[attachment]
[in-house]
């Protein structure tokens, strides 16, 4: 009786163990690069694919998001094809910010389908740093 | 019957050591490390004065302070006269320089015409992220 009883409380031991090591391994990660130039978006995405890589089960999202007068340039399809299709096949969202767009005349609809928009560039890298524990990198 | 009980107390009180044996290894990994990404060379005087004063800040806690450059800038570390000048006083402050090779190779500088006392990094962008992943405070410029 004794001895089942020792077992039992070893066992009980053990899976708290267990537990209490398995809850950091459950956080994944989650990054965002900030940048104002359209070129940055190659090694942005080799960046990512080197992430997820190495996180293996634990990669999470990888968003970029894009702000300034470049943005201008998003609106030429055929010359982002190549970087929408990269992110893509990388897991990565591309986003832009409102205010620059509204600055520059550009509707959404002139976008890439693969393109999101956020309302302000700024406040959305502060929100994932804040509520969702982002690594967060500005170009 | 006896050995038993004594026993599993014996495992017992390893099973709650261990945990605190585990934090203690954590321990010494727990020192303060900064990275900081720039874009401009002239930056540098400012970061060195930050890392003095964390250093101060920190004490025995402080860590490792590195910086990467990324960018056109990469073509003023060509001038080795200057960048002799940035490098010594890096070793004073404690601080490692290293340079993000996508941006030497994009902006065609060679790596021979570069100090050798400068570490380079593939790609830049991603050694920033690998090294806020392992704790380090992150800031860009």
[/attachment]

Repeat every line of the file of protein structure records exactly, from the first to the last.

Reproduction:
[in-house]
């Protein structure tokens, strides 16, 4: 009786163990690069694919998001094809910010389908740093 | 019957050591490390004065302070006269320089015409992220 009883409380031991090591391994990660130039978006995405890589089960999202007068340039399809299709096949969202767009005349609809928009560039890298524990990198 | 009980107390009180044996290894990994990404060379005087004063800040806690450059800038570390000048006083402050090779190779500088006392990094962008992943405070410029 004794001895089942020792077992039992070893066992009980053990899976708290267990537990209490398995809850950091459950956080994944989650990054965002900030940048104002359209070129940055190659090694942005080799960046990512080197992430997820190495996180293996634990990669999470990888968003970029894009702000300034470049943005201008998003609106030429055929010359982002190549970087929408990269992110893509990388897991990565591309986003832009409102205010620059509204600055520059550009509707959404002139976008890439693969393109999101956020309302302000700024406040959305502060929100994932804040509520969702982002690594967060500005170009 | 006896050995038993004594026993599993014996495992017992390893099973709650261990945990605190585990934090203690954590321990010494727990020192303060900064990275900081720039874009401009002239930056540098400012970061060195930050890392003095964390250093101060920190004490025995402080860590490792590195910086990467990324960018056109990469073509003023060509001038080795200057960048002799940035490098010594890096070793004073404690601080490692290293340079993000996508941006030497994009902006065609060679790596021979570069100090050798400068570490380079593939790609830049991603050694920033690998090294806020392992704790380090992150800031860009």